MID-TOWN MANHATTAN, about where the Rockefeller Plaza spills on to Fifth Avenue, is arguably where a Venn diagram of the circles of global money, sex and power would overlap. The footpaths are crowded with people from every corner of the world, drawn like iron filings to a magnet, their wallets stuffed with credit cards, ogling shop windows and scanning the copycat goods of street vendors.
It is an alluring, exciting destination: so much stuff, so many people, such confidence and swaggering possibility – the product of the best the world can produce, sell, copy and buy.
‘I don't get it,' my companion said as we pushed through the crowds on a lovely Spring day in 2007. ‘I don't understand the economy any more. Where does all the money come from? They are all buying, but what does anyone, except the Chinese, actually make?'
My companion grew up in Britain's industrial north and became a celebrated writer, in part because of the way he captured the gritty hand-to-mouth reality of working-class life in the mining villages and factory towns of his childhood. Several decades on, he listened to his daughter and her friends debating the merits of that week's must-have item from Topshop. ‘How many bags does any girl need?' he wondered aloud as we strolled past the gaggles of excited young women considering their options.
It was a scene that could be repeated – albeit with slightly less intensity – at the heart of every city in the world.
The Rockefeller Center was built seven decades ago in an act of visionary indulgence as the world slipped into the Great Depression, but in the gilded age of the early twenty-first century, it acquired a new lustre. Until recently, almost everyone had access to seemingly endless credit, based on the magic of house prices that doubled in a decade, and they celebrated by spending. Consuming was about more than stuff; it was loaded with meaning – a symbol of belonging, wealth, flair, allure, success, even invincibility. As the subversive t-shirt popular in certain circles when this cycle began in the 1980s whispered: ‘Whoever has the most stuff when they die, wins.'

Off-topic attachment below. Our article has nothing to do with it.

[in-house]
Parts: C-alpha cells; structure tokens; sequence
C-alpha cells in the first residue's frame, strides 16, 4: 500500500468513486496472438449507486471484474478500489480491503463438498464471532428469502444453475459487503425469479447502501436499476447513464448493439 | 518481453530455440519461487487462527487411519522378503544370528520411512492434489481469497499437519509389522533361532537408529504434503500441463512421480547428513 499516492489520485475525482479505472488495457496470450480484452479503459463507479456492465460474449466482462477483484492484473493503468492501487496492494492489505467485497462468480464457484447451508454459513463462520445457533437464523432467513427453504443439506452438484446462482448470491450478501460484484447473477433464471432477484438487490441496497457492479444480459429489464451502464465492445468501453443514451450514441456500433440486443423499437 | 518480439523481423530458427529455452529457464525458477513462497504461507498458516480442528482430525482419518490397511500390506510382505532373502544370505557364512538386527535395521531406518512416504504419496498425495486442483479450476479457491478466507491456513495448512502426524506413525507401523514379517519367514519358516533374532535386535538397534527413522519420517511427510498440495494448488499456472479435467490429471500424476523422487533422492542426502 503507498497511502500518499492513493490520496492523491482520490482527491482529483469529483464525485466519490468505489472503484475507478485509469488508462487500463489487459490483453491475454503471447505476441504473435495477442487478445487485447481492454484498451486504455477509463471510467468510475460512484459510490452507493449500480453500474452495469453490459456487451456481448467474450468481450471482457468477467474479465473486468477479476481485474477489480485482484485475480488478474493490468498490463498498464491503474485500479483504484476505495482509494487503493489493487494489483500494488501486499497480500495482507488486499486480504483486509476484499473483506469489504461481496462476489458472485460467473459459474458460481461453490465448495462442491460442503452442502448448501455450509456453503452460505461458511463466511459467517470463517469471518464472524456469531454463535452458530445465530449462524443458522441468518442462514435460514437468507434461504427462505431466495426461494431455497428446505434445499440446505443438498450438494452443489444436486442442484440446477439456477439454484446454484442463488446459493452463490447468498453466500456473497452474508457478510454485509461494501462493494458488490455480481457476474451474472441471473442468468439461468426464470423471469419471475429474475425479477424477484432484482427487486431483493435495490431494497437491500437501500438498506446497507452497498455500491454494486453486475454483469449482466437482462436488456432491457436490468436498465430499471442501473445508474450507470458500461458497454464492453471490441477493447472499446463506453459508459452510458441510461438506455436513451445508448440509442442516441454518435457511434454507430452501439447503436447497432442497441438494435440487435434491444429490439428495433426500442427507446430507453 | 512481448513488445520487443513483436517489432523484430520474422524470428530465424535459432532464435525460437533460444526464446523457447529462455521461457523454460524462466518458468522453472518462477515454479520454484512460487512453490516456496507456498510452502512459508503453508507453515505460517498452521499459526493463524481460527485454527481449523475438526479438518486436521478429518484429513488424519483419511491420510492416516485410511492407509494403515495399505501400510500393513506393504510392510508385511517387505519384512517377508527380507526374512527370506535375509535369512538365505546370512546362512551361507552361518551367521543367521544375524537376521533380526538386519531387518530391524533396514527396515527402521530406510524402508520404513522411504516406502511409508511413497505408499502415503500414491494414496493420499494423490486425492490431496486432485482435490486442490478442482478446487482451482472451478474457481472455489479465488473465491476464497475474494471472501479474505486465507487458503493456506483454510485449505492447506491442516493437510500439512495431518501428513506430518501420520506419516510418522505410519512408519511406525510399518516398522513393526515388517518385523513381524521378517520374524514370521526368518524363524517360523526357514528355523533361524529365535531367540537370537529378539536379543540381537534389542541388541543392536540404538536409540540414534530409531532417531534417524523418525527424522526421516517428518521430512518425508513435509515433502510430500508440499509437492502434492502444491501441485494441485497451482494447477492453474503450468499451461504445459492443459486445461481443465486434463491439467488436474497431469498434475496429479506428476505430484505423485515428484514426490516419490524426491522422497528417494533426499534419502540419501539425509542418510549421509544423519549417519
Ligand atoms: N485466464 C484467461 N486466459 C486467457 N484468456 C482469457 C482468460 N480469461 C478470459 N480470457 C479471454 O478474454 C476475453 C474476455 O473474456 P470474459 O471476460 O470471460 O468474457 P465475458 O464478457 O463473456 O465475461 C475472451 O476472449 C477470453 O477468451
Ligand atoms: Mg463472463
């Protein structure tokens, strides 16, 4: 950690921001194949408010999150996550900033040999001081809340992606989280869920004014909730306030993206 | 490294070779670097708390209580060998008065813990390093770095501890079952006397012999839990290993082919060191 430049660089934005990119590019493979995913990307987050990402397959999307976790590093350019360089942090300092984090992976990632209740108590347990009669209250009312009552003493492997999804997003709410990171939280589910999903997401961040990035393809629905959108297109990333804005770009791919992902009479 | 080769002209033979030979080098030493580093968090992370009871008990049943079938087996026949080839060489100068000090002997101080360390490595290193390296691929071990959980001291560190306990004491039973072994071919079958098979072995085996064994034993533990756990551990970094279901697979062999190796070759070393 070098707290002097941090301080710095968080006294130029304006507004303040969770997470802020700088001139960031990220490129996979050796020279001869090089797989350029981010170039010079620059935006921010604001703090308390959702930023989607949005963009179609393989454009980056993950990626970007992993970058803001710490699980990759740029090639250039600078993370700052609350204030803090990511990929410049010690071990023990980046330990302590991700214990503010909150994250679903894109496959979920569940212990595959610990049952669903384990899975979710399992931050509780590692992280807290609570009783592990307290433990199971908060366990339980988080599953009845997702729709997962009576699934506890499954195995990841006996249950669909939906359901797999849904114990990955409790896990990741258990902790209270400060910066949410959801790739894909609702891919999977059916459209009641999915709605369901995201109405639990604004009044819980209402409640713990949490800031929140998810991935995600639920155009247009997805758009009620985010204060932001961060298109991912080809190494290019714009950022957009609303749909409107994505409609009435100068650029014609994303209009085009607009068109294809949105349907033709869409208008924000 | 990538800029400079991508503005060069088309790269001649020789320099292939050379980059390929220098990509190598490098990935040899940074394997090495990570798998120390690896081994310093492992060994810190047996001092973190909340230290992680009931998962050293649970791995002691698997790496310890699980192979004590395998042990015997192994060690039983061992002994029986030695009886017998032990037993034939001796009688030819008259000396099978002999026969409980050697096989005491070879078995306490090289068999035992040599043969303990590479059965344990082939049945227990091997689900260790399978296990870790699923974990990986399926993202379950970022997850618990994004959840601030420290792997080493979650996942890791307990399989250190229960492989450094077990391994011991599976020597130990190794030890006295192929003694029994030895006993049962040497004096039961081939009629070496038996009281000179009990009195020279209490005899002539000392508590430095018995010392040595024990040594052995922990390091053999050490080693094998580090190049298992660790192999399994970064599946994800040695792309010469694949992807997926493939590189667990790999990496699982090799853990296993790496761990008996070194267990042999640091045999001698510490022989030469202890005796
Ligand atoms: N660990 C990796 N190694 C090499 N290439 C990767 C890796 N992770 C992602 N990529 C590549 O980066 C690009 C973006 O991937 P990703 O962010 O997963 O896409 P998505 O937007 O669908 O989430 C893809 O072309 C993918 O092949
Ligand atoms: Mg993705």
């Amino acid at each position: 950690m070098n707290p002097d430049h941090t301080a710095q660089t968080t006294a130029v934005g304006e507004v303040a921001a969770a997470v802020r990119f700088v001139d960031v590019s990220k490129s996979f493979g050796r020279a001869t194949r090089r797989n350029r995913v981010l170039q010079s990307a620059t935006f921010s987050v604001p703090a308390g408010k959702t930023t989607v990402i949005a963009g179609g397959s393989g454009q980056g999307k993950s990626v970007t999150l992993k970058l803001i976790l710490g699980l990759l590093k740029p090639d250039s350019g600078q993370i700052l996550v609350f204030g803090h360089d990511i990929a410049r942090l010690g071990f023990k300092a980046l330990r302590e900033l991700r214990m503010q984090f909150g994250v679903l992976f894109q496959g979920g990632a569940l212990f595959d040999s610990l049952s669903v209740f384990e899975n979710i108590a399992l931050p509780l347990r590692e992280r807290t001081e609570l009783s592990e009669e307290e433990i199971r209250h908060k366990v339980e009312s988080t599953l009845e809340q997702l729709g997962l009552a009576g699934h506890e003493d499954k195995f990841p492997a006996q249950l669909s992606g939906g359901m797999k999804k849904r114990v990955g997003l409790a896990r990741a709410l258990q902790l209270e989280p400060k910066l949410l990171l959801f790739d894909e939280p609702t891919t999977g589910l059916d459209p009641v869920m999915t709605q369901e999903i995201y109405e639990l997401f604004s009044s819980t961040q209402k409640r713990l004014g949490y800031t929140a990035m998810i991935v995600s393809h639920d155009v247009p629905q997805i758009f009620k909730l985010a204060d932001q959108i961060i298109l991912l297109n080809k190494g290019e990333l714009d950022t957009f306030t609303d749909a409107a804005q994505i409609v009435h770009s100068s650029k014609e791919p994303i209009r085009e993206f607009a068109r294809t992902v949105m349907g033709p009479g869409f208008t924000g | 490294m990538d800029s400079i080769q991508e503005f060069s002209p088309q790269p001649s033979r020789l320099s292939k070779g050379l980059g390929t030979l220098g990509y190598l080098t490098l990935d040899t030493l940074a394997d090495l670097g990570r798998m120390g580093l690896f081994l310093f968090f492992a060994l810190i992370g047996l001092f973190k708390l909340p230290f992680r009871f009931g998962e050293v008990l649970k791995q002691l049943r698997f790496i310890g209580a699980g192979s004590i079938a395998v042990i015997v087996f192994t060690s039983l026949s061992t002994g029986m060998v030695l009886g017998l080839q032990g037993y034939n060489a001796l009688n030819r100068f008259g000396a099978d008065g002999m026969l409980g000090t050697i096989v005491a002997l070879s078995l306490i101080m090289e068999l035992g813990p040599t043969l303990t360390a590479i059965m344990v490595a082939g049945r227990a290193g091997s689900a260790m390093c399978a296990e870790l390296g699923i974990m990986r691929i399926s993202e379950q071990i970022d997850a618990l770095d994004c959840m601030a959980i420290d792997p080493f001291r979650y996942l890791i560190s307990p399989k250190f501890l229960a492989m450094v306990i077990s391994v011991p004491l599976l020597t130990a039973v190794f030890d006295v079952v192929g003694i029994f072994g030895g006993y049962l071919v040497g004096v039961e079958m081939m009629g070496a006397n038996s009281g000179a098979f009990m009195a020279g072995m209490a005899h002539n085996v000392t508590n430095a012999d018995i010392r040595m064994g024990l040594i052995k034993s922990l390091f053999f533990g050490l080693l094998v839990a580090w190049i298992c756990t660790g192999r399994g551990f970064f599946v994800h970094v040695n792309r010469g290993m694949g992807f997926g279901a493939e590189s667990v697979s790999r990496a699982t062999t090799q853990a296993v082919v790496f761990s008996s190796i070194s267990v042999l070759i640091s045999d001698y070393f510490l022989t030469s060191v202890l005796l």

FOR THOSE who learnt their intuitive understanding of economics in an earlier age, when making money was inextricably tied to making things, the contemporary economy is as mysterious as God.
There are some fundamentals that still make sense to the untrained observer: it is easy to understand the transaction involved in having a hundred and fifty million tonnes of coal – or its equivalent in gas, bauxite, gold or silica – a year out of the ground in Central Queensland, freighting it to the coast and shipping it to China; or why money changes hands for the sale of services from education to investment advice. The wealth of the heirs of those who invented the countless essentials of contemporary life – credit cards, toothpaste tubes, tetrapaks, and microsoftware – who are rewarded every single time they are used, is easy to comprehend, even if the numbers are mind-boggling.
But in the gilded age of the early twenty-first century, dollars no longer seemed to match the exchange – it was even more mysterious than Jay Gatsby's ill-gotten wealth. A century after F. Scott Fitzgerald described what happened in a world where everyone was ‘moving East to work in bonds', investment banking pulled many of the best and brightest to global hubs and offered rewards that dwarfed even the excess of The Great Gatsby.